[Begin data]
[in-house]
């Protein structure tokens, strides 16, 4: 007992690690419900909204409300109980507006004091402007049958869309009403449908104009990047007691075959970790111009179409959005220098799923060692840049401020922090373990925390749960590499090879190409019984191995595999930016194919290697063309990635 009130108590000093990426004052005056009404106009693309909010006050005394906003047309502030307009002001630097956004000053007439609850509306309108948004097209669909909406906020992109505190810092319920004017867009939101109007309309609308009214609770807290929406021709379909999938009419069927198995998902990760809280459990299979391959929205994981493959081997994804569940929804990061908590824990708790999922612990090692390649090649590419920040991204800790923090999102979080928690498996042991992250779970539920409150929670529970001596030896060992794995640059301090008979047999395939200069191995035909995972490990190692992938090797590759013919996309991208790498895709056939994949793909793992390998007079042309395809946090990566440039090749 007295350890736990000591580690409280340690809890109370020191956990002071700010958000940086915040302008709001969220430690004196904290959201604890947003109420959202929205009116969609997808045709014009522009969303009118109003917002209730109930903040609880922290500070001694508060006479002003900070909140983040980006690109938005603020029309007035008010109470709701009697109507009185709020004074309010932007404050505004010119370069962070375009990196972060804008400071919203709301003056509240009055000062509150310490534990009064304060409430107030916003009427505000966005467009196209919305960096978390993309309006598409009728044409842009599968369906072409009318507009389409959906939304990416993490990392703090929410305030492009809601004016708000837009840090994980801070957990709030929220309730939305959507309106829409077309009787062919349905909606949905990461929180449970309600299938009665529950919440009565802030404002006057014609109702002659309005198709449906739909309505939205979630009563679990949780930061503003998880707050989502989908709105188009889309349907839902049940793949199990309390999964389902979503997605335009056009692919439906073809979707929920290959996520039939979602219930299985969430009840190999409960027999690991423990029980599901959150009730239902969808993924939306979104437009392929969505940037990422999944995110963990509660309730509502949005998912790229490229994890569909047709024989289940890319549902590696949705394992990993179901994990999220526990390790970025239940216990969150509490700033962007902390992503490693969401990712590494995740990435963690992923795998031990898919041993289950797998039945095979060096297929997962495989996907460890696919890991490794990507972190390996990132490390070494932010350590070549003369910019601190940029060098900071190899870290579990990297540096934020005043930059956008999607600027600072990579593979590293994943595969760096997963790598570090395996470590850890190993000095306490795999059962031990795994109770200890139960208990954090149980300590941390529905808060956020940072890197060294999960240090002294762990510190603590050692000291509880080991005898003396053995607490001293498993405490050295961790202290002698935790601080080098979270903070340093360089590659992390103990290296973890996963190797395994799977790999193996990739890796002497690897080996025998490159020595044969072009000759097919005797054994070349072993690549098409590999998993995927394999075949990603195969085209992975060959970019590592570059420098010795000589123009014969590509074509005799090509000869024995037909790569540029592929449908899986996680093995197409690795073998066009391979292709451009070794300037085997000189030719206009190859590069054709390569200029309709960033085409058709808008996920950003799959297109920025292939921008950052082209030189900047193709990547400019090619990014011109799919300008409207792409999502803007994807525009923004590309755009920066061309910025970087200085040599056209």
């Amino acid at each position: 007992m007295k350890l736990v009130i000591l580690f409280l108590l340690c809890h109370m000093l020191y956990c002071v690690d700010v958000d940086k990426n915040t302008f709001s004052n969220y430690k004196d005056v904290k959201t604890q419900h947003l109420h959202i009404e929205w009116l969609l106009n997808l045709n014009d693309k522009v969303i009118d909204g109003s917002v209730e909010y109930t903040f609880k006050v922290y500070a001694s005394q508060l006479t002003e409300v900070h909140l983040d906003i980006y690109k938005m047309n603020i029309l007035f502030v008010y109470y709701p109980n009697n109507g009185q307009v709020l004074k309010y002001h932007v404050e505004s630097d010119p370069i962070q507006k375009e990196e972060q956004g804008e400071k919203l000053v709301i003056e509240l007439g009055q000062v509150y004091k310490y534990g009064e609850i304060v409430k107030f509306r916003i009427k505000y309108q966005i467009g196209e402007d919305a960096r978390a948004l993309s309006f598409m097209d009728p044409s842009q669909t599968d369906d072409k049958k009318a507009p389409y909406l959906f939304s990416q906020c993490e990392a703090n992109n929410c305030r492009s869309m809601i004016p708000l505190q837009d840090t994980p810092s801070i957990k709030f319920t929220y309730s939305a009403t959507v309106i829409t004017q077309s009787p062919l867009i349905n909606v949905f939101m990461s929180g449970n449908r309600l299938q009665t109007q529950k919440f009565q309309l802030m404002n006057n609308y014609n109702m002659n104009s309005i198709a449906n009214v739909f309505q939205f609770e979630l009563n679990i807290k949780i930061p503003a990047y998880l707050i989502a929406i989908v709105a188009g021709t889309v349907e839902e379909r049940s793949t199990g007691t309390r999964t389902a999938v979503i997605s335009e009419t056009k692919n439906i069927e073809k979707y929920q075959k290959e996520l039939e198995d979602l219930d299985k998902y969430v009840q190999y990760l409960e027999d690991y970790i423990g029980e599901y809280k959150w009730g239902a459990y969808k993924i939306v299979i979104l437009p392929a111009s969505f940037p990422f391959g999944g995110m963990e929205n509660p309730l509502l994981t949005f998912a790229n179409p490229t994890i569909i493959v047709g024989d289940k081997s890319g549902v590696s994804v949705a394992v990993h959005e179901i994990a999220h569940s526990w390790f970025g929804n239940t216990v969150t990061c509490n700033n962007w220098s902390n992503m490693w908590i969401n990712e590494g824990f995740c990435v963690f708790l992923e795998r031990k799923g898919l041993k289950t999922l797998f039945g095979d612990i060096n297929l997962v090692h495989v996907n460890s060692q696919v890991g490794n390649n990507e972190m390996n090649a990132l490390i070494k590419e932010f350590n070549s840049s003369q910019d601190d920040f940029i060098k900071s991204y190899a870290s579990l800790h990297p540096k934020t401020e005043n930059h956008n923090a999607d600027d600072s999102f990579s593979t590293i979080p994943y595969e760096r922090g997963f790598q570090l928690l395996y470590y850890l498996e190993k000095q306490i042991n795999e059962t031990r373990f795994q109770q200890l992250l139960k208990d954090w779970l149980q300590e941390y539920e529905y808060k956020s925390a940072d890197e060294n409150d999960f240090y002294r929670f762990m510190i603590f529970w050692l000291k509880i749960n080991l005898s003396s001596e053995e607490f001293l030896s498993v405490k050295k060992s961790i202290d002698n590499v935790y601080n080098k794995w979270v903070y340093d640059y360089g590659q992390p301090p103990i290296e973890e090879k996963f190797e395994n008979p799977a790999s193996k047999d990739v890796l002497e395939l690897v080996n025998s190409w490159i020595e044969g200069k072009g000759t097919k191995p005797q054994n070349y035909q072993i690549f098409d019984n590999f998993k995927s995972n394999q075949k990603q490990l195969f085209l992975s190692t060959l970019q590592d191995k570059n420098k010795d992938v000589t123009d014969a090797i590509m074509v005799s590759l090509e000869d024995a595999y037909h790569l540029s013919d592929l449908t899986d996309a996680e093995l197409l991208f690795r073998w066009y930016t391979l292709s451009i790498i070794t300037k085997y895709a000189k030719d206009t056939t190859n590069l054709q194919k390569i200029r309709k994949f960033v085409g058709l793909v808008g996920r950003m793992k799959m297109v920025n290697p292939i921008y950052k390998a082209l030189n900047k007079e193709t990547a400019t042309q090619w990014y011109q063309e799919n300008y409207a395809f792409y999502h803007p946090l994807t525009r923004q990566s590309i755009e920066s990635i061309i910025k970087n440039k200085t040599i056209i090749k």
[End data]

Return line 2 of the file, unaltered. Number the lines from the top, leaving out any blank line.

């Protein structure tokens, strides 16, 4: 007992690690419900909204409300109980507006004091402007049958869309009403449908104009990047007691075959970790111009179409959005220098799923060692840049401020922090373990925390749960590499090879190409019984191995595999930016194919290697063309990635 009130108590000093990426004052005056009404106009693309909010006050005394906003047309502030307009002001630097956004000053007439609850509306309108948004097209669909909406906020992109505190810092319920004017867009939101109007309309609308009214609770807290929406021709379909999938009419069927198995998902990760809280459990299979391959929205994981493959081997994804569940929804990061908590824990708790999922612990090692390649090649590419920040991204800790923090999102979080928690498996042991992250779970539920409150929670529970001596030896060992794995640059301090008979047999395939200069191995035909995972490990190692992938090797590759013919996309991208790498895709056939994949793909793992390998007079042309395809946090990566440039090749 007295350890736990000591580690409280340690809890109370020191956990002071700010958000940086915040302008709001969220430690004196904290959201604890947003109420959202929205009116969609997808045709014009522009969303009118109003917002209730109930903040609880922290500070001694508060006479002003900070909140983040980006690109938005603020029309007035008010109470709701009697109507009185709020004074309010932007404050505004010119370069962070375009990196972060804008400071919203709301003056509240009055000062509150310490534990009064304060409430107030916003009427505000966005467009196209919305960096978390993309309006598409009728044409842009599968369906072409009318507009389409959906939304990416993490990392703090929410305030492009809601004016708000837009840090994980801070957990709030929220309730939305959507309106829409077309009787062919349905909606949905990461929180449970309600299938009665529950919440009565802030404002006057014609109702002659309005198709449906739909309505939205979630009563679990949780930061503003998880707050989502989908709105188009889309349907839902049940793949199990309390999964389902979503997605335009056009692919439906073809979707929920290959996520039939979602219930299985969430009840190999409960027999690991423990029980599901959150009730239902969808993924939306979104437009392929969505940037990422999944995110963990509660309730509502949005998912790229490229994890569909047709024989289940890319549902590696949705394992990993179901994990999220526990390790970025239940216990969150509490700033962007902390992503490693969401990712590494995740990435963690992923795998031990898919041993289950797998039945095979060096297929997962495989996907460890696919890991490794990507972190390996990132490390070494932010350590070549003369910019601190940029060098900071190899870290579990990297540096934020005043930059956008999607600027600072990579593979590293994943595969760096997963790598570090395996470590850890190993000095306490795999059962031990795994109770200890139960208990954090149980300590941390529905808060956020940072890197060294999960240090002294762990510190603590050692000291509880080991005898003396053995607490001293498993405490050295961790202290002698935790601080080098979270903070340093360089590659992390103990290296973890996963190797395994799977790999193996990739890796002497690897080996025998490159020595044969072009000759097919005797054994070349072993690549098409590999998993995927394999075949990603195969085209992975060959970019590592570059420098010795000589123009014969590509074509005799090509000869024995037909790569540029592929449908899986996680093995197409690795073998066009391979292709451009070794300037085997000189030719206009190859590069054709390569200029309709960033085409058709808008996920950003799959297109920025292939921008950052082209030189900047193709990547400019090619990014011109799919300008409207792409999502803007994807525009923004590309755009920066061309910025970087200085040599056209």